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The control of breathing at high altitude

Milledge, J.S. (1968)
M.D. thesis, University of Birmingham.

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The changes in the control of breathing in man at high altitude have been studied at 5,800 m (19,000 ft). The differences between 1owlanders and Sherpas were compared at 4,880 m (16,000 ft.). Ventilatory response to C0\(_2\), hypoxia and exercise were studied, and acid-base status of the blood and CSF measured.
Acclimatization to altitude is characterized by a shift of the C0\(_2\) response curve to the left and an increase in its slope. The hypoxic sensitivity appears unchanged. On moderate exercise there results a progressive increase in ventilatory equivalent with increasing altitude. At maximum work rate ventilation increases more rapidly due to falling Sao\(_2\).
Sherpas show no significant difference in response to C0\(_2\) but a remarkable lack of response to hypoxia. The C0\(_2\) response showed little change in slope with change of P0 \(_2\) and on exercise acutely changing PO\(_2\)had little effect on ventilation. Sherpas ventilate less on exercise and have higher maximum 0\(_2\) intakes per kg than lowlanders.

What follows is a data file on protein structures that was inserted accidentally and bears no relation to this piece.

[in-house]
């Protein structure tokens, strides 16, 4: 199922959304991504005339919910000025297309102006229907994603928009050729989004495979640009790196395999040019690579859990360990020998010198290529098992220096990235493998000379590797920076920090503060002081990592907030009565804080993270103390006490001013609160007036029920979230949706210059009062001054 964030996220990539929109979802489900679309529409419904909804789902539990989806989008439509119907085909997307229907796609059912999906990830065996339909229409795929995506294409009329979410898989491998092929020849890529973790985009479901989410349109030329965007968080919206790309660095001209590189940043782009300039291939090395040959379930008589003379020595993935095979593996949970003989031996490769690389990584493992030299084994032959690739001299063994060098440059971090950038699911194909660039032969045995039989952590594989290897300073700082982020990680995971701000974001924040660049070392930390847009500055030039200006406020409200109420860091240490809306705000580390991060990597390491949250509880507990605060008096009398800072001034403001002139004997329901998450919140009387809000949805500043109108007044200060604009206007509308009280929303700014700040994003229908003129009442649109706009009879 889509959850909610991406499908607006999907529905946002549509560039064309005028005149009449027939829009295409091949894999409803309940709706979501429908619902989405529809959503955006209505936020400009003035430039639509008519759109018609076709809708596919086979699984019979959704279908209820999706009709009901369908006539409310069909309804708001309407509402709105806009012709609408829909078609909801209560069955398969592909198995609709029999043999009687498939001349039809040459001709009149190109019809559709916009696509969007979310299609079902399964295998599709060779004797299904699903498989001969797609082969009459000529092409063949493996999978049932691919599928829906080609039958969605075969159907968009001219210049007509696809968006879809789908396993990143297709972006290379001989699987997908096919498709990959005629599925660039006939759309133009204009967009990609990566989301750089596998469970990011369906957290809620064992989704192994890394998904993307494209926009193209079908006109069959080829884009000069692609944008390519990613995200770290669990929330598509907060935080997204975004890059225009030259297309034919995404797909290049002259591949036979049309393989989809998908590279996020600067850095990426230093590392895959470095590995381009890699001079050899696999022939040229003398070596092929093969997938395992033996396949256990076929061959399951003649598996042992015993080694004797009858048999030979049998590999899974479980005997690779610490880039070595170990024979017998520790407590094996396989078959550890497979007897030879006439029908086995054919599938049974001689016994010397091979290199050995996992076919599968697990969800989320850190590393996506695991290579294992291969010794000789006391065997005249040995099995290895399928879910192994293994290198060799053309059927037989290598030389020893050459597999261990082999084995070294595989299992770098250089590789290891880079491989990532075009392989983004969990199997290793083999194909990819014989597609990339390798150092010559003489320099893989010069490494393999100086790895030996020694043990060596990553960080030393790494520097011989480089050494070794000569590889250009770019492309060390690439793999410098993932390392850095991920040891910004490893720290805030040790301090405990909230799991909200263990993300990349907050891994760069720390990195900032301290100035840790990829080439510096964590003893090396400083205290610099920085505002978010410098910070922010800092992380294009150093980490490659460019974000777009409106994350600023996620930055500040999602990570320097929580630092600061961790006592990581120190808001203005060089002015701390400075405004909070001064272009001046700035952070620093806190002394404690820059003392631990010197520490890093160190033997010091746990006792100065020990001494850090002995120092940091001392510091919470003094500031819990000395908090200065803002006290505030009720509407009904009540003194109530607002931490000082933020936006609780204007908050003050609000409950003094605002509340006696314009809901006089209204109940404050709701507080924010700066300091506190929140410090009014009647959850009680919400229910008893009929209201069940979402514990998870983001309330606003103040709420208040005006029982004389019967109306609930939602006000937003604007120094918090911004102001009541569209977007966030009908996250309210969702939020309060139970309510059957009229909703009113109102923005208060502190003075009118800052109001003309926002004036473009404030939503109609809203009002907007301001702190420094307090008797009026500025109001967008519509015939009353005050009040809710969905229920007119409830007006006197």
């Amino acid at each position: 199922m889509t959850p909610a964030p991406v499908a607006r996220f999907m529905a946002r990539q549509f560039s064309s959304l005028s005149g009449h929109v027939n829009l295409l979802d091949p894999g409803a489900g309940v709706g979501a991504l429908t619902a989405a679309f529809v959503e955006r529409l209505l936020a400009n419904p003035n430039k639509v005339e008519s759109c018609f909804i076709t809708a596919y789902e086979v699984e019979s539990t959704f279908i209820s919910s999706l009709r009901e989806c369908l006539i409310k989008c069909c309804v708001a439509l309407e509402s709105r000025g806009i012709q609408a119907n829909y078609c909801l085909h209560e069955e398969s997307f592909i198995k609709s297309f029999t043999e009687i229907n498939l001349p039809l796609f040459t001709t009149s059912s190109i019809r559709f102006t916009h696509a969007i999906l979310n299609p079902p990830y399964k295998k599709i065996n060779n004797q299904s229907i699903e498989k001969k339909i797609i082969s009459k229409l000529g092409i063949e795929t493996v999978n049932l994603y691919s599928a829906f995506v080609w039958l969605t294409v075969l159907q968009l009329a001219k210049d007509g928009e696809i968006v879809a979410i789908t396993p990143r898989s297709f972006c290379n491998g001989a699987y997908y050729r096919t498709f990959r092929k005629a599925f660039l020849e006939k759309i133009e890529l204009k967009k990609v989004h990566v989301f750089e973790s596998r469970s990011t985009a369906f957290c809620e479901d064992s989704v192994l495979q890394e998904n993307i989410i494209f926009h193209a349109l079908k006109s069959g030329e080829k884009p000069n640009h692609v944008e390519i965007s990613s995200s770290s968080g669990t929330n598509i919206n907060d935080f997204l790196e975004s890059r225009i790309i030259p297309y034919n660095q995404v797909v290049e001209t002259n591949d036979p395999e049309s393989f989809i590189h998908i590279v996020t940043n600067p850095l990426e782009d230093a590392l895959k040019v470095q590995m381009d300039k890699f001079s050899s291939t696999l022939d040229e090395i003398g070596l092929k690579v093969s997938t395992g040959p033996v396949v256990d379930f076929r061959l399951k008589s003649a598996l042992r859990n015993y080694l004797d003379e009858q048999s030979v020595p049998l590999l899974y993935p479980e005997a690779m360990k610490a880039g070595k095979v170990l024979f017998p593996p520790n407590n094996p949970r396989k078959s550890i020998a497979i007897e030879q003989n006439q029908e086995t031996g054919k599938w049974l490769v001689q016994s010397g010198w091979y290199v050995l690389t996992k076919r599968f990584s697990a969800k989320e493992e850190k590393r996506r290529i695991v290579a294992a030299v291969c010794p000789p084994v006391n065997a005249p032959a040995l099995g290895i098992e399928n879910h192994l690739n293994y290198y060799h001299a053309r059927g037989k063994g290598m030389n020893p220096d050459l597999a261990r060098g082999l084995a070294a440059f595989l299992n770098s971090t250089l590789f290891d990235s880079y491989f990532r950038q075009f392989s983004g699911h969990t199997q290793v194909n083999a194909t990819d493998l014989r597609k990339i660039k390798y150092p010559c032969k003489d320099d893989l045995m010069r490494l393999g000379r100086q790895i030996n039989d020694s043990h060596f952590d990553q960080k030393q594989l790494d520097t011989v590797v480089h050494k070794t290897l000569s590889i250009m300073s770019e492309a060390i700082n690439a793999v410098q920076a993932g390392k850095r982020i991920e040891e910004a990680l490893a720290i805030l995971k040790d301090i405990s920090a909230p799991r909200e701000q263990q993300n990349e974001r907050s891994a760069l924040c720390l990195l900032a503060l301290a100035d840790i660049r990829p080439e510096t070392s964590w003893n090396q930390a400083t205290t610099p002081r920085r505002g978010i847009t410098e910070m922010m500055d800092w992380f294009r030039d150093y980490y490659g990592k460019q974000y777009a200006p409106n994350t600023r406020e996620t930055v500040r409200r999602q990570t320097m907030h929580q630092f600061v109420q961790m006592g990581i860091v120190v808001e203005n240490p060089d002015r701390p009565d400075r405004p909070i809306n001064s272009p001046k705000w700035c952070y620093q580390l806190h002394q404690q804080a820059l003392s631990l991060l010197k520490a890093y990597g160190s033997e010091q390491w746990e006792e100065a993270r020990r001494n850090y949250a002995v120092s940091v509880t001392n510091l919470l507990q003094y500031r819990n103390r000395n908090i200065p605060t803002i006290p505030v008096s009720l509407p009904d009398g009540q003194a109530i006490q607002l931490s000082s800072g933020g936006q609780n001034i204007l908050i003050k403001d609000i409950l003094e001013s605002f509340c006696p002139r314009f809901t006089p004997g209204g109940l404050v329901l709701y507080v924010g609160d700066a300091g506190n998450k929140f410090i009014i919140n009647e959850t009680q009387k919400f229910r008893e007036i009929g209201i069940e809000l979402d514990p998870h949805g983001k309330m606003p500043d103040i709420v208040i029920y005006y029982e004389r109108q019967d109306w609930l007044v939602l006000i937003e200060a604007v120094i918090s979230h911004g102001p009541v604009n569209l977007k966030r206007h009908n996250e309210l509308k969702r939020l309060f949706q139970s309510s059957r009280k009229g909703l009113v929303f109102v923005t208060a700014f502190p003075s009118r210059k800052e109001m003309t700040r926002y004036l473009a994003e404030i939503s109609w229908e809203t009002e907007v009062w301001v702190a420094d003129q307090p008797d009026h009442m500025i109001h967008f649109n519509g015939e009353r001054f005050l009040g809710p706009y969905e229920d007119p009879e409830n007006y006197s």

The arterial pH of highlanders is normal whereas in lowlanders it remains slightly elevated after k-6 weeks at altitude. CSF pH of highlanders is about 0.04 units more acid than lowlanders at the same altitude, indicating a greater central contribution to respiratory drive and a reduced peripheral component. The role of anaerobic cerebral metabolism in respiratory acclimatization is discussed.

Type of Work:M.D. thesis.
School/Faculty:Faculties (to 1997) > Faculty of Medicine and Dentistry
Department:Department of Medicine
Subjects:R Medicine (General)
Institution:University of Birmingham
ID Code:4510
This unpublished thesis/dissertation is copyright of the author and/or third parties. The intellectual property rights of the author or third parties in respect of this work are as defined by The Copyright Designs and Patents Act 1988 or as modified by any successor legislation. Any use made of information contained in this thesis/dissertation must be in accordance with that legislation and must be properly acknowledged. Further distribution or reproduction in any format is prohibited without the permission of the copyright holder.
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